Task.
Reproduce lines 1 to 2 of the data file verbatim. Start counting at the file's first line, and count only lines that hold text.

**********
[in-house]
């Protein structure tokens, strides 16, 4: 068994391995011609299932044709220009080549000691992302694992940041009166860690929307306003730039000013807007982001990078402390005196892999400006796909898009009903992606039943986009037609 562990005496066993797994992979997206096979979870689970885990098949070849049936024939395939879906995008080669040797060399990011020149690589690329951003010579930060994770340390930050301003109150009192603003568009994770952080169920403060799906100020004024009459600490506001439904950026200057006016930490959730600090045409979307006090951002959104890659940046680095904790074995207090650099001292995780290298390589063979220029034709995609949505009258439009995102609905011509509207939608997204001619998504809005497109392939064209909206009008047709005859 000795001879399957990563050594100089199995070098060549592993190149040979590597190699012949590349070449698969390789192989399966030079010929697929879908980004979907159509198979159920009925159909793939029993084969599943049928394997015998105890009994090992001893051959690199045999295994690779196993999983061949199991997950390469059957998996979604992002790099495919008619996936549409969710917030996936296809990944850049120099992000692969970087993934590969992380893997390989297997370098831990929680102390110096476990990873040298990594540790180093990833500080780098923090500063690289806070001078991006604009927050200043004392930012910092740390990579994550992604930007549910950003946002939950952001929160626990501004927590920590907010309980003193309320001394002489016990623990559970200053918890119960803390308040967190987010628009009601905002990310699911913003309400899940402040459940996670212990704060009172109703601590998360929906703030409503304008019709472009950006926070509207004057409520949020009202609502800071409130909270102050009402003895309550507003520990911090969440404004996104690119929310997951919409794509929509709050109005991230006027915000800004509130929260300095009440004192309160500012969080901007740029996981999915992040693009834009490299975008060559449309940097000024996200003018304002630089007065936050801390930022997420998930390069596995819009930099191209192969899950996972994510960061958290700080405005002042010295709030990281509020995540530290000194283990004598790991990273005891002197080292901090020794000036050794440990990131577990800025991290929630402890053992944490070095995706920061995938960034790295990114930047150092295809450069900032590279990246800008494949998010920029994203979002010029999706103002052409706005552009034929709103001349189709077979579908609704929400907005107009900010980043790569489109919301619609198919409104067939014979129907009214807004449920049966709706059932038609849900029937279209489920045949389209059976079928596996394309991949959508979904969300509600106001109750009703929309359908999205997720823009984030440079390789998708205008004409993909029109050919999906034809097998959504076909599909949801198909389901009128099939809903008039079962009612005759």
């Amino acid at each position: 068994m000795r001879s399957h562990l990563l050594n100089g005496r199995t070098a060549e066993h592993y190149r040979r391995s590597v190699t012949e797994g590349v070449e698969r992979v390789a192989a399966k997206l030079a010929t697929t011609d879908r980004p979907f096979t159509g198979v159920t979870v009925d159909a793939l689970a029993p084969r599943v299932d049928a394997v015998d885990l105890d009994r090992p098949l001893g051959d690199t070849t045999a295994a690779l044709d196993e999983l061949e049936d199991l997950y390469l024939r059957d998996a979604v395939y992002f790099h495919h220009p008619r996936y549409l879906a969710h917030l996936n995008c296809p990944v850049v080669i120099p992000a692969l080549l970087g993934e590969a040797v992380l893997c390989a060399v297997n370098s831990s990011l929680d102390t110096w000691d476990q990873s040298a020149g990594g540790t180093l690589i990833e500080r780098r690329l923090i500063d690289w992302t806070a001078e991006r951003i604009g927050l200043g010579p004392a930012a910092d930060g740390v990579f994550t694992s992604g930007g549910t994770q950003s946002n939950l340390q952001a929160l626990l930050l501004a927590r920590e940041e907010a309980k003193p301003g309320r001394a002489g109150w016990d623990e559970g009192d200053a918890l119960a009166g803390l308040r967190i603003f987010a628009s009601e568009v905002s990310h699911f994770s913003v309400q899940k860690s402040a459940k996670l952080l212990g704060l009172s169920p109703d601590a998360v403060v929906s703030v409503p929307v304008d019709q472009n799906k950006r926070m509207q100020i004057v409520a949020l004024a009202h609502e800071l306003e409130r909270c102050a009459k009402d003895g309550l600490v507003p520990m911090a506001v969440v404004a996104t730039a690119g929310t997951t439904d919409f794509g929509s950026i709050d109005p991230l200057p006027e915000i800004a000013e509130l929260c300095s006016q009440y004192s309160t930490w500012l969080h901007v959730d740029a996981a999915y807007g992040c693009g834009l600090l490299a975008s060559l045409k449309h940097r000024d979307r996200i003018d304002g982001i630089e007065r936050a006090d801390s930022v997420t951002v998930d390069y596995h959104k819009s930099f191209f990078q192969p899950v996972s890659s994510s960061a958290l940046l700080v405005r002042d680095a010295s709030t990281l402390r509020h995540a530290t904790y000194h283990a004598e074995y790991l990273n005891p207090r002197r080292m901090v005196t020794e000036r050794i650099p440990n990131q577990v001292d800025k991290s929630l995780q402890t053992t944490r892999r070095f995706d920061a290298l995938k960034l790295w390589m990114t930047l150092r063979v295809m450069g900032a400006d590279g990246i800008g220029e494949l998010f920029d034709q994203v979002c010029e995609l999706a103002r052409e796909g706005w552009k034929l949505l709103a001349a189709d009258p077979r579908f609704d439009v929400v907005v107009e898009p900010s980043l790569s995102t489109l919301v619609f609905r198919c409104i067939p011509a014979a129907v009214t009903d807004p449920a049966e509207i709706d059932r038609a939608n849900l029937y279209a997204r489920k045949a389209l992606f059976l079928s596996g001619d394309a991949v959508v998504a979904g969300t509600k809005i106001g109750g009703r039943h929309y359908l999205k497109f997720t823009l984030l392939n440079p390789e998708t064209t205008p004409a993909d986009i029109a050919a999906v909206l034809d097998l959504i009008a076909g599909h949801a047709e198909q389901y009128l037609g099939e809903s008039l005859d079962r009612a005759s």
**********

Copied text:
[in-house]
């Protein structure tokens, strides 16, 4: 068994391995011609299932044709220009080549000691992302694992940041009166860690929307306003730039000013807007982001990078402390005196892999400006796909898009009903992606039943986009037609 562990005496066993797994992979997206096979979870689970885990098949070849049936024939395939879906995008080669040797060399990011020149690589690329951003010579930060994770340390930050301003109150009192603003568009994770952080169920403060799906100020004024009459600490506001439904950026200057006016930490959730600090045409979307006090951002959104890659940046680095904790074995207090650099001292995780290298390589063979220029034709995609949505009258439009995102609905011509509207939608997204001619998504809005497109392939064209909206009008047709005859 000795001879399957990563050594100089199995070098060549592993190149040979590597190699012949590349070449698969390789192989399966030079010929697929879908980004979907159509198979159920009925159909793939029993084969599943049928394997015998105890009994090992001893051959690199045999295994690779196993999983061949199991997950390469059957998996979604992002790099495919008619996936549409969710917030996936296809990944850049120099992000692969970087993934590969992380893997390989297997370098831990929680102390110096476990990873040298990594540790180093990833500080780098923090500063690289806070001078991006604009927050200043004392930012910092740390990579994550992604930007549910950003946002939950952001929160626990501004927590920590907010309980003193309320001394002489016990623990559970200053918890119960803390308040967190987010628009009601905002990310699911913003309400899940402040459940996670212990704060009172109703601590998360929906703030409503304008019709472009950006926070509207004057409520949020009202609502800071409130909270102050009402003895309550507003520990911090969440404004996104690119929310997951919409794509929509709050109005991230006027915000800004509130929260300095009440004192309160500012969080901007740029996981999915992040693009834009490299975008060559449309940097000024996200003018304002630089007065936050801390930022997420998930390069596995819009930099191209192969899950996972994510960061958290700080405005002042010295709030990281509020995540530290000194283990004598790991990273005891002197080292901090020794000036050794440990990131577990800025991290929630402890053992944490070095995706920061995938960034790295990114930047150092295809450069900032590279990246800008494949998010920029994203979002010029999706103002052409706005552009034929709103001349189709077979579908609704929400907005107009900010980043790569489109919301619609198919409104067939014979129907009214807004449920049966709706059932038609849900029937279209489920045949389209059976079928596996394309991949959508979904969300509600106001109750009703929309359908999205997720823009984030440079390789998708205008004409993909029109050919999906034809097998959504076909599909949801198909389901009128099939809903008039079962009612005759």